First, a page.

Starting with Java version 1.3, the Java Plugin offers Applet caching. This means Applets need be downloaded only when new versions have been uploaded to the server. Otherwise they are executed from a local cache. There are special plug-in commands to control which Applets are sticky and which are downloaded fresh each time.
To speed things up even further, so that last modified dates and jar sizes don’t need to be checked from the server, you can put jar version numbers in your <PARAM NAME=cache_version tags. The cacher compares these with the version numbers in its cache to see if it needs to refresh the jar. The jars themselves have no such embedded version numbers.
To clear the in-RAM ClassLoader Applet cache in Internet Explorer, click Tools ⇒ Java Console ⇒ x.
To clear the in-RAM ClassLoader Applet cache in Opera, click Tools ⇒ Advanced ⇒ Java Console ⇒ x .
You can configure the cache size in a browser. Don’t be crazy generous. If you choose something like 9000 MB you will eventually fill up your entire hard disk with junk you never use and your machine will grind to a halt. To make matters worse, IE (Internet Explorer) cleverly hides the cached files from view that are causing all the trouble. Especially on Windows 98, to add insult to injury, having too big a cache will slow you down too. 20 to 100 MB is probably sufficient before you reap no additional benefit.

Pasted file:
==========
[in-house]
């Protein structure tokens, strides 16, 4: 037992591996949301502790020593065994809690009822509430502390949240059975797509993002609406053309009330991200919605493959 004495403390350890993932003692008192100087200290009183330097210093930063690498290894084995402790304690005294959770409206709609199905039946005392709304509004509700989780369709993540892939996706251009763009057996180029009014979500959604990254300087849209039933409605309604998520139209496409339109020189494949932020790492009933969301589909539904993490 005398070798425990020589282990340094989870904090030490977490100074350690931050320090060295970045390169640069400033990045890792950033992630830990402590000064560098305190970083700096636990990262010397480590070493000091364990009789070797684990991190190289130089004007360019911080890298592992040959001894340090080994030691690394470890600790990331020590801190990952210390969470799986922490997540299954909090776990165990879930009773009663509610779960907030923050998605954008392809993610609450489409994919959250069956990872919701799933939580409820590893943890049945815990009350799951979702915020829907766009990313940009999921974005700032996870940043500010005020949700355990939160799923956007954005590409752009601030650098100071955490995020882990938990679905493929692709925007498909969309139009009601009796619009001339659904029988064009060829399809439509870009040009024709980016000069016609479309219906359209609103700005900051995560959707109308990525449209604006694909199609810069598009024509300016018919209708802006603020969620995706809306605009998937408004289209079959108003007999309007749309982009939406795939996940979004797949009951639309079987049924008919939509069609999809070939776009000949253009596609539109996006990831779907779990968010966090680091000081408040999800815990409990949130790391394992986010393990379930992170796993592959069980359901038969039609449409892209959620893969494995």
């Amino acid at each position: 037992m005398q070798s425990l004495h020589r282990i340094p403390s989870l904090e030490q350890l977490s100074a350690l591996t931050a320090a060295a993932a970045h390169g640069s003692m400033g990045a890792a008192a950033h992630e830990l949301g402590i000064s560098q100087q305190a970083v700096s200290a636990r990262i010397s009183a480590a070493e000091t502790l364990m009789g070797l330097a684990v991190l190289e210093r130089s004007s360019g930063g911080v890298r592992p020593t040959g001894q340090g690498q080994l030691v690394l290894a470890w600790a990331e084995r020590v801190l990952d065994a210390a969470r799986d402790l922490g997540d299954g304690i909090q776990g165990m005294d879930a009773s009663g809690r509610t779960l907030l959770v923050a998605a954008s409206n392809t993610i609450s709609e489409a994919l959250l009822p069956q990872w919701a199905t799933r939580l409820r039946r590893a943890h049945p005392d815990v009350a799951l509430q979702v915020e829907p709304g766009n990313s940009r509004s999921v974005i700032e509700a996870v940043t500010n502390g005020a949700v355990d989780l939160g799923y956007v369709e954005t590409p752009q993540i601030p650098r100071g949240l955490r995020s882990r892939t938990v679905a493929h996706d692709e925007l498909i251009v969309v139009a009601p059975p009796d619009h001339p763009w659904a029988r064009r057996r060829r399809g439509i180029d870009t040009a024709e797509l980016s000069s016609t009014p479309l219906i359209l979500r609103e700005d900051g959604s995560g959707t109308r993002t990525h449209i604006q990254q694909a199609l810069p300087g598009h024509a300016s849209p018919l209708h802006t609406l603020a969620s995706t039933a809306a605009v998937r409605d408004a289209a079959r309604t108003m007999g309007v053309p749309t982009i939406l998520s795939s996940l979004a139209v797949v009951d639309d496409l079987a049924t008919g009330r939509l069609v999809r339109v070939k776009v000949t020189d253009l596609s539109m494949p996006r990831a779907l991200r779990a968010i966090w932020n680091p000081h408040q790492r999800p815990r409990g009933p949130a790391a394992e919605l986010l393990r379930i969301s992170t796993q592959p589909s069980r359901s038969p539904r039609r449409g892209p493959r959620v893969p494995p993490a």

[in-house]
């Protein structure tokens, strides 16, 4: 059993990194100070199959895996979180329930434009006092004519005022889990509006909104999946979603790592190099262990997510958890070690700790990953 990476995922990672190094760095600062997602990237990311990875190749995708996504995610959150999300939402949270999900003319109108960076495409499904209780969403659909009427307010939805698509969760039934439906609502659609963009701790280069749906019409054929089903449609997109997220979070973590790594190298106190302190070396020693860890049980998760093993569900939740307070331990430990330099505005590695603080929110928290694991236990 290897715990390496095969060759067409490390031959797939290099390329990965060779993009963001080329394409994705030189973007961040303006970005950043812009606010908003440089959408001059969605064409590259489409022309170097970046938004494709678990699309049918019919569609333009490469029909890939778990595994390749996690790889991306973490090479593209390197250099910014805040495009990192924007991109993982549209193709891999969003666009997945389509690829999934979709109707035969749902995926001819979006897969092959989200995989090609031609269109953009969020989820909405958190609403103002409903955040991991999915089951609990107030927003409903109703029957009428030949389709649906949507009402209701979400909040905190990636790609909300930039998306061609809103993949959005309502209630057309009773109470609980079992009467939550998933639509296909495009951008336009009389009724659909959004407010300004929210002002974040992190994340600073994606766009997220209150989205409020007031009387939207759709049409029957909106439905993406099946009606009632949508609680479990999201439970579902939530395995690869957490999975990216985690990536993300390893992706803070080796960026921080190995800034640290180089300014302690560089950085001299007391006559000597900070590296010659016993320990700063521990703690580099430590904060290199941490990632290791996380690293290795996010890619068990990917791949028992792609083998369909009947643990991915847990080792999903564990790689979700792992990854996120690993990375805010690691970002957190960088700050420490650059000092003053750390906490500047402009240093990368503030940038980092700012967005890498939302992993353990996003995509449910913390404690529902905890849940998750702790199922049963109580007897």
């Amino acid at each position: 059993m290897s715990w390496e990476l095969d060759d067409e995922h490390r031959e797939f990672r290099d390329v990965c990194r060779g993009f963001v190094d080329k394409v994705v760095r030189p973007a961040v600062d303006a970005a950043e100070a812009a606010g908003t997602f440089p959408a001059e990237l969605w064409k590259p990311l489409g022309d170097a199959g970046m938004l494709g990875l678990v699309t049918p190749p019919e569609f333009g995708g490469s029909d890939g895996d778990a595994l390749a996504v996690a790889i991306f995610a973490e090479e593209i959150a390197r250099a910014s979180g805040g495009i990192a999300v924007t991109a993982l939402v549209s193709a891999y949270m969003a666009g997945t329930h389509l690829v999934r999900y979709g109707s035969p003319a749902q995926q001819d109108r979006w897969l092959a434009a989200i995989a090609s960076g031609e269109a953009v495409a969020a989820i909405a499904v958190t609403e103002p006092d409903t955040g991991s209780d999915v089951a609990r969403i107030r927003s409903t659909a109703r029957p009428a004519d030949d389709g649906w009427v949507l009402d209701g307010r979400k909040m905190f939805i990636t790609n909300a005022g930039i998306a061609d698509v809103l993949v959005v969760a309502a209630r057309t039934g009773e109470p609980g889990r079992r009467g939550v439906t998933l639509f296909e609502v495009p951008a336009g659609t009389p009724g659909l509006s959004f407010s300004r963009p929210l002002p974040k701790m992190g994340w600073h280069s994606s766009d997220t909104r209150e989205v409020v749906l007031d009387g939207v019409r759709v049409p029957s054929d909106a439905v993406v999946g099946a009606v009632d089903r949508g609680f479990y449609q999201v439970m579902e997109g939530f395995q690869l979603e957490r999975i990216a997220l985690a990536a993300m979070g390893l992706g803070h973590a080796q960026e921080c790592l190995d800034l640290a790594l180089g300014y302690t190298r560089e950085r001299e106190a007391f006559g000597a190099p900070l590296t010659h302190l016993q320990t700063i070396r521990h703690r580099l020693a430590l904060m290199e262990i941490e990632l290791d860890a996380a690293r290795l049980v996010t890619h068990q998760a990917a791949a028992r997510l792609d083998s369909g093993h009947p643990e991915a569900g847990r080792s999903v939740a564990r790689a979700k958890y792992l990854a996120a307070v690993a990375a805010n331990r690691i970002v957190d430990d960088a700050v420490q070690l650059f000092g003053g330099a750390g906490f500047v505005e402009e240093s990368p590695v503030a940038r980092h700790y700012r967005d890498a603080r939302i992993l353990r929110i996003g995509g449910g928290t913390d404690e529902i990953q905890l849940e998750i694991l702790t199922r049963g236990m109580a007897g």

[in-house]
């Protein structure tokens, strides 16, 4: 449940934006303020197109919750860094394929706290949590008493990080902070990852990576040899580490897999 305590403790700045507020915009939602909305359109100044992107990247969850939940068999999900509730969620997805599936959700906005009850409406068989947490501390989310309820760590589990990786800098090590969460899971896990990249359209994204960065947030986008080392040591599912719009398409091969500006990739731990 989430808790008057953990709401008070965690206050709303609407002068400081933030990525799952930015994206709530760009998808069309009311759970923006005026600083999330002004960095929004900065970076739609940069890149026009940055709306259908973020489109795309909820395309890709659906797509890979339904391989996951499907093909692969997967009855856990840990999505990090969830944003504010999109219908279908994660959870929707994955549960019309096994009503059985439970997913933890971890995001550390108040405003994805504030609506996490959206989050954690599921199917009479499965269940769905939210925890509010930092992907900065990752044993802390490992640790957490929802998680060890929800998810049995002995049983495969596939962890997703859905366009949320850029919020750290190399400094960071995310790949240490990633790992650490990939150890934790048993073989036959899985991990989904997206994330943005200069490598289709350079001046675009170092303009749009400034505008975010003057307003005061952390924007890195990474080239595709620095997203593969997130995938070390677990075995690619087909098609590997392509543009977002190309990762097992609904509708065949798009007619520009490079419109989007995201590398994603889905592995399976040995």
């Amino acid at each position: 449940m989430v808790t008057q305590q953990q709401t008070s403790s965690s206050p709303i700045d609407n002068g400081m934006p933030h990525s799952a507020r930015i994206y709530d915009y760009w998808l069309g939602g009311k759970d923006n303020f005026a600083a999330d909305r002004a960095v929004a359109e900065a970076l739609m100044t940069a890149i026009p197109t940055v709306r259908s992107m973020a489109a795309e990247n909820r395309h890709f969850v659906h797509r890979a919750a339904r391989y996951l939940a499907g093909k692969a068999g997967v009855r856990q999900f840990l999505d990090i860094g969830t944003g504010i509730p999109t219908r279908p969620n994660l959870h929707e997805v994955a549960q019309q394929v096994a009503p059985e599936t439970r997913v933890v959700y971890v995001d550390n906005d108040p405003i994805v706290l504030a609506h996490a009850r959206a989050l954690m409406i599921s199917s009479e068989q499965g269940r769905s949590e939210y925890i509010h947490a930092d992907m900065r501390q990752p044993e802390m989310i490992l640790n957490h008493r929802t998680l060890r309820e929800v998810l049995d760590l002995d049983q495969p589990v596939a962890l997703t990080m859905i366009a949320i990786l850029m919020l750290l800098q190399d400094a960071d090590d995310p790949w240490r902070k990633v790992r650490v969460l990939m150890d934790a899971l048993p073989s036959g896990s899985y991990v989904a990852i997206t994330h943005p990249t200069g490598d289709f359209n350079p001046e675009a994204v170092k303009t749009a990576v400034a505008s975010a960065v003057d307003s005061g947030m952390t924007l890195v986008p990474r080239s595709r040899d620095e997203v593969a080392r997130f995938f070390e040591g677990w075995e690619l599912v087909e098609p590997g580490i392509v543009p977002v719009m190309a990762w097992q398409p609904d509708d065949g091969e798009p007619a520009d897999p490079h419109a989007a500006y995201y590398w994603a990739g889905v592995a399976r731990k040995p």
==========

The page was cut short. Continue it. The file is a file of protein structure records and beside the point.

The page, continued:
To manually clear the Applet/Jar cache, delete files in:
If you are using https: protocol, there can be no caching, since content cannot be shared.
To control caching, your server software must insert HTTP (Hypertext Transfer Protocol) headers, (not HTML (Hypertext Markup Language) meta headers embedded in the document).
Servers have no ability to invalidate intermediate caches or users’ caches. The best they do is rename something to force a refetch. Their only control is setting various time to live parameters in the headers.
|recommend book⇒Web Caching|
|The author is the creator of Squid an open-source web caching program. The book also tackles such things as why web site owners deliberately foil caching. The author has a refreshingly simple and direct way of writing.|
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